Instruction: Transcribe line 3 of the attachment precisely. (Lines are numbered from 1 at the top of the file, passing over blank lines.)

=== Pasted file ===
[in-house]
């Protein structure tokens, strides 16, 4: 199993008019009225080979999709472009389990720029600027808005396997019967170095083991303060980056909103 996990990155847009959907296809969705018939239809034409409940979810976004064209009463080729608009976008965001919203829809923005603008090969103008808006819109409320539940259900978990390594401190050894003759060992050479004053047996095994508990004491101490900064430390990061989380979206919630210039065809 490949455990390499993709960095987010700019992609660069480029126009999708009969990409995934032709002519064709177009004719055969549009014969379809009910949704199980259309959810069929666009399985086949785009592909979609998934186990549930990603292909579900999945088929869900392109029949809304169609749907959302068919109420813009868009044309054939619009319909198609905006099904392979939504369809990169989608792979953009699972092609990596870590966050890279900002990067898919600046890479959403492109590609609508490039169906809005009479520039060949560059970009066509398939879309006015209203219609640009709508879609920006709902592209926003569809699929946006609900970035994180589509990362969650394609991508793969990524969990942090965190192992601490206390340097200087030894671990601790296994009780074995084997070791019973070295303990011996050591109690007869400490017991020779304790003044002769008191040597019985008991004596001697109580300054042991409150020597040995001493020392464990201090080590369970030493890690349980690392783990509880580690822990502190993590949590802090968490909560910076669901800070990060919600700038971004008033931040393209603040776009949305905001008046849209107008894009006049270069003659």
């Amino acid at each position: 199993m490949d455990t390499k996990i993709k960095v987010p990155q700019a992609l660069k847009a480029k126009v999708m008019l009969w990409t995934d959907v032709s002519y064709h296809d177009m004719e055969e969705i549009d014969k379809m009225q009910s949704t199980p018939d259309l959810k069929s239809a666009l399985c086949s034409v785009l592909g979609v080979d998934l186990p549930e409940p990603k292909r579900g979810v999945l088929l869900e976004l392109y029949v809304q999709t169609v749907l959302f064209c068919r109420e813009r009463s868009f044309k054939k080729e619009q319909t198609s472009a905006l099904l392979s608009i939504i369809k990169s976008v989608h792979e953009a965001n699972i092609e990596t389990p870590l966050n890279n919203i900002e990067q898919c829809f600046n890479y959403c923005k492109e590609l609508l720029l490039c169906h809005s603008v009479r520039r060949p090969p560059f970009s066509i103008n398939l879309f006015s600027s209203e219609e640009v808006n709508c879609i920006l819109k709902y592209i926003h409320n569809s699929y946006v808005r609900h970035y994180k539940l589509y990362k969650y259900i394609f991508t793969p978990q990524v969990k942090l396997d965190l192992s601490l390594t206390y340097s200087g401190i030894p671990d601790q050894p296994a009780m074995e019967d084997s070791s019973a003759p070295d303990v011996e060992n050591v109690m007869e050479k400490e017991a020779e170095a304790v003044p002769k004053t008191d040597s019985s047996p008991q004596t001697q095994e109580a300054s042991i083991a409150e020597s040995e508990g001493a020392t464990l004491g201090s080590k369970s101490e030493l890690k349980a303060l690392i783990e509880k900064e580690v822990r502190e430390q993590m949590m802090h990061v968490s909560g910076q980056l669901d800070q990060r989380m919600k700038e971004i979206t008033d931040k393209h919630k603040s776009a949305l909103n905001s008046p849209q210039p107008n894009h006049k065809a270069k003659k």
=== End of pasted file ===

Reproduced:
């Amino acid at each position: 199993m490949d455990t390499k996990i993709k960095v987010p990155q700019a992609l660069k847009a480029k126009v999708m008019l009969w990409t995934d959907v032709s002519y064709h296809d177009m004719e055969e969705i549009d014969k379809m009225q009910s949704t199980p018939d259309l959810k069929s239809a666009l399985c086949s034409v785009l592909g979609v080979d998934l186990p549930e409940p990603k292909r579900g979810v999945l088929l869900e976004l392109y029949v809304q999709t169609v749907l959302f064209c068919r109420e813009r009463s868009f044309k054939k080729e619009q319909t198609s472009a905006l099904l392979s608009i939504i369809k990169s976008v989608h792979e953009a965001n699972i092609e990596t389990p870590l966050n890279n919203i900002e990067q898919c829809f600046n890479y959403c923005k492109e590609l609508l720029l490039c169906h809005s603008v009479r520039r060949p090969p560059f970009s066509i103008n398939l879309f006015s600027s209203e219609e640009v808006n709508c879609i920006l819109k709902y592209i926003h409320n569809s699929y946006v808005r609900h970035y994180k539940l589509y990362k969650y259900i394609f991508t793969p978990q990524v969990k942090l396997d965190l192992s601490l390594t206390y340097s200087g401190i030894p671990d601790q050894p296994a009780m074995e019967d084997s070791s019973a003759p070295d303990v011996e060992n050591v109690m007869e050479k400490e017991a020779e170095a304790v003044p002769k004053t008191d040597s019985s047996p008991q004596t001697q095994e109580a300054s042991i083991a409150e020597s040995e508990g001493a020392t464990l004491g201090s080590k369970s101490e030493l890690k349980a303060l690392i783990e509880k900064e580690v822990r502190e430390q993590m949590m802090h990061v968490s909560g910076q980056l669901d800070q990060r989380m919600k700038e971004i979206t008033d931040k393209h919630k603040s776009a949305l909103n905001s008046p849209q210039p107008n894009h006049k065809a270069k003659k």